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Stocks rise to record highs ahead of Trump trade speech

CNBC logo CNBC 18 mins ago Fred Imbert

Stocks advanced Tuesday as investors awaited a speech from President Donald Trump on trade and economic policy.

The S&P 500 rose 0.45% to a new intraday record. The Nasdaq also climbed to an all-time high, trading 0.5% higher. The Dow added 55 points.

Semiconductor stocks such as Marvell Technology and Micron Technology advanced 3.6% and 2.3%, respectively. The VanEck Vectors Semiconductor ETF (SMH) gained 0.6%.

Rockwell Automation shares surged more than 19% after the company posted quarterly results that beat expectations along with stronger-than-forecast guidance. However, Advance Auto Parts slid around 8% on disappointing same-store sales for the previous quarter.

Trump is scheduled to speak at noon ET at the Economic Club of New York where he could give clues to the status of trade talks between the U.S. and China. His speech comes amid questions regarding plans to sign a trade deal in the coming weeks.

On Friday, Trump said he had not agreed to scrap tariffs on Chinese goods after reports earlier last week said both sides had agreed to cancel existing tariffs in tranches. Last month, Trump said China and the U.S. agreed to a phase one trade deal to be signed later in November, raising expectations of a deal being made.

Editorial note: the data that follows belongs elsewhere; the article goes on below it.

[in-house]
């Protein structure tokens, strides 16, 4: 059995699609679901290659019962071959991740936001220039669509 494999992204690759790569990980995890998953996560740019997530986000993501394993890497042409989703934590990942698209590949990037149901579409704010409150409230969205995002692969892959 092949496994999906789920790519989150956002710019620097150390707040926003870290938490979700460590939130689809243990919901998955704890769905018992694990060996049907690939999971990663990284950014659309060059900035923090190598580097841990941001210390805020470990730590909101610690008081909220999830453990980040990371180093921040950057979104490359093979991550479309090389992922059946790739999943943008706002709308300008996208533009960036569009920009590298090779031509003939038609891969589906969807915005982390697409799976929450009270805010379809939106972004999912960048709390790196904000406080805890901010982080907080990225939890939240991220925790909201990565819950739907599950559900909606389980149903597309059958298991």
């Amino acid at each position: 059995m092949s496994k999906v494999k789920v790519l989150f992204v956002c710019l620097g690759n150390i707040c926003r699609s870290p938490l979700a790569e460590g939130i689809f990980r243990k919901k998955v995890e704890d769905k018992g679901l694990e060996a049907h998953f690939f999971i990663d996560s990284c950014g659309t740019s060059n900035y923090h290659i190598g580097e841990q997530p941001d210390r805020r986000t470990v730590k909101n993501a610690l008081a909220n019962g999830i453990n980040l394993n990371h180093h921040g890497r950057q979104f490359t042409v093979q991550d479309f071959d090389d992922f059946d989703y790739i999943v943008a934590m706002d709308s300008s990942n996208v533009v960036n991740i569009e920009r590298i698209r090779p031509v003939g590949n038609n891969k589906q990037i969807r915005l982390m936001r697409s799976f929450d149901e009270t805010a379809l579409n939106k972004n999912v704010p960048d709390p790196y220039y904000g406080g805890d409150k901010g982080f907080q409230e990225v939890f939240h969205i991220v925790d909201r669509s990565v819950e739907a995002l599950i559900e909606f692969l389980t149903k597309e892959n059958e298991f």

Recent optimism around U.S.-China trade helped stocks reach record highs. The Dow and S&P 500 are both up more than 3% over the past month while the Nasdaq has risen 5.4% in that time.

“What makes prospects for the latest putative pact look brighter this time around is the narrower scope of the negotiations,” Eleanor Olcott, a China policy analyst at TS Lombard, said in a note. “By phasing the talks and leaving thornier issues for later, a temporary plaster can be put on the increasingly fractured relationship.”

The Dow eked out a record close on Monday as Boeing shares jumped, but the S&P 500 snapped a three-day winning streak.

Lori Calvasina, the head of U.S. equity strategy at RBC Capital Markets, thinks a lot of the positive news around a phase one deal have been baked in.

“The stocks most exposed to the China trade war are back to prior peaks – and pre-trade war/1Q18 levels – in terms of both performance and valuation,” Calvasina said in a note. “With [earnings] reporting season winding down, a positive outcome on a China trade deal baked in, 2020 forecasts still in need of downward adjustment, and companies making it clear that 2020 guidance isn’t going to come anytime soon, positive catalysts between now and year-end are difficult to imagine.”

CNBC’s Silvia Amaro contributed to this report.


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